October 22, 2021

The Pakistani plane arrived in Kabul on its first commercial flight since the Taliban took over.

Issued: Modified:

The Pakistan International Airlines (PIA) commercial flight from Islamabad, the first international commercial flight since the Taliban took over, landed in the Afghan capital Kabul on Monday.

Tea Pakistani. The state airline’s flight, carrying a handful of passengers from Islamabad, landed at Kabul airport, which was severely damaged as more than 120,000 people evacuated before the August 31 deadline for the US evacuation. Afghanistan.

“There was hardly anyone on the plane, about 10 people … maybe more passengers than passengers,” said an AFP reporter on a PIA flight from Islamabad.

The resumption of commercial flights will be a major test. Taliban, Who have repeatedly promised that Afghans with valid documents will be allowed to leave the country freely.

Many NATO countries have acknowledged that they have run out of time to evacuate thousands of Afghans at risk before the August 31 deadline, which was agreed between the United States and the Taliban.

A PIA spokesman said over the weekend that the airline wanted to resume regular commercial services, but it was too early to say how often flights between the two capitals would run.

Qatar Airways operated several charter flights from Kabul last week, mostly foreigners and Afghans who were denied evacuation.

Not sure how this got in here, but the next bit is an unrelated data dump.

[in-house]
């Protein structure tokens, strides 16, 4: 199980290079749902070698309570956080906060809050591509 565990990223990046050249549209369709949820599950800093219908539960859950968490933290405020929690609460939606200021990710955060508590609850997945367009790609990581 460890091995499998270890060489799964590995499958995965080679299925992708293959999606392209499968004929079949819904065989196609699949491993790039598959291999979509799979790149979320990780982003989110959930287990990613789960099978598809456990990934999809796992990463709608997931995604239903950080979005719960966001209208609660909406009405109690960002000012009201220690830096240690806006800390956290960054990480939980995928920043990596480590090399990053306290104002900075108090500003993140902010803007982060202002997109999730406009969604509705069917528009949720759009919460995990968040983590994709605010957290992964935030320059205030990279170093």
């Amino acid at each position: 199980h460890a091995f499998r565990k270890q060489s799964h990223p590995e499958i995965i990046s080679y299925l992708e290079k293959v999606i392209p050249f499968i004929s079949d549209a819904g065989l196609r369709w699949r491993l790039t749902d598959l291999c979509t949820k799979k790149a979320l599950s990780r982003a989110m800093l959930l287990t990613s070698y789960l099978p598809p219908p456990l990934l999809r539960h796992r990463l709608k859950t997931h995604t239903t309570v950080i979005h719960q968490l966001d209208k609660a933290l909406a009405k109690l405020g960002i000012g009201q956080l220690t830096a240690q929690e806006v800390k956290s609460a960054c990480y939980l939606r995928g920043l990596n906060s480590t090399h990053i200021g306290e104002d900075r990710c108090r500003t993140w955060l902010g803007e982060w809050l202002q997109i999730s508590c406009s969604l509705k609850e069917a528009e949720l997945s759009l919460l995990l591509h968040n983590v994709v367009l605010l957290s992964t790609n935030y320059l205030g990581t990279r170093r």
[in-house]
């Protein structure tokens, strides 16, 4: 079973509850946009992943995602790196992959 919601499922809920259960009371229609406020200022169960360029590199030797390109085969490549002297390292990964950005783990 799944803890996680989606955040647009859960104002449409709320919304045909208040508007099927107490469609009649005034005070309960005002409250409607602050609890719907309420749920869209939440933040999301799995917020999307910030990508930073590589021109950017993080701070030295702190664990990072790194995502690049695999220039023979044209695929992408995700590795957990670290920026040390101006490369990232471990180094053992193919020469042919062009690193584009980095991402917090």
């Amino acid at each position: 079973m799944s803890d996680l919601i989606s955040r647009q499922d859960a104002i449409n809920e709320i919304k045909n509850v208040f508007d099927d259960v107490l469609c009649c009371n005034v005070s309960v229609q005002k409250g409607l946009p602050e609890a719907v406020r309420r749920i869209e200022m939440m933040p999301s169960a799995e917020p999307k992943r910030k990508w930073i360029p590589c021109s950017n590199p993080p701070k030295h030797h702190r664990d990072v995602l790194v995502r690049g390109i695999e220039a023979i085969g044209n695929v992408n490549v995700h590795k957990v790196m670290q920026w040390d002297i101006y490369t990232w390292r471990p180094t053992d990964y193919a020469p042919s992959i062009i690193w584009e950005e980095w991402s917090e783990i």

An Afghan airline resumed domestic service September 3.

A ‘hopeful day’

“It’s a big moment. We’re so excited,” said an airport employee in a blue shalwar kameez and orange high visibility vest.

“It’s a promising day. Maybe other airlines will see it and decide to come back.”

A bus painted with “Welcome to Afghanistan” was waiting for passengers to be flown to the terminal, but eventually newcomers left.

According to the airport’s ground staff, about 100 passengers were waiting to catch a return flight to Islamabad, most of them relatives of staff from international organizations such as the World Bank.

Passenger halls, air bridges and technical infrastructure were badly damaged in the days of the Taliban’s entry into Kabul on August 15, when thousands stormed the airport hoping to flee.

Tens of thousands of Afghans fear retaliation for aiding foreign powers during the 20-year US-led occupation, but the Taliban insist they have granted amnesty to everyone.

The Taliban imposed educational restrictions on women.

Although the Taliban has promised a lighter form of government this time around, the hardline Islamist group has stepped up its efforts to quell differences, including recent protests by women demanding the right to education and work. There is also firing in the air to disperse.

On Sunday, Taliban Higher Education Minister Abdul Baqi Haqqani unveiled new policies at a news conference, days after Afghanistan’s new rulers formed a male-dominated government.

Restrictions on female university students include the mandatory hijab, although Haqqani did not specify whether it meant a headscarf or a mandatory face veil.

He said that gender segregation would also be implemented. “We will not allow boys and girls to study together,” he said. We will not allow co-education.

The subjects taught will also be reviewed, Haqqani said. Although he did not elaborate, he said he wanted Afghan university graduates to be competitive with university graduates in the region and the rest of the world.

In an interview with Afghanistan’s leading Tolo News, Taliban spokesman Syed Zikrullah Hashmi said last week that women should have children and raise them. Although the Taliban did not rule out women’s final participation in government, the spokesman said it was not necessary for women to be in the cabinet.

(France 24 with AFP and AP)


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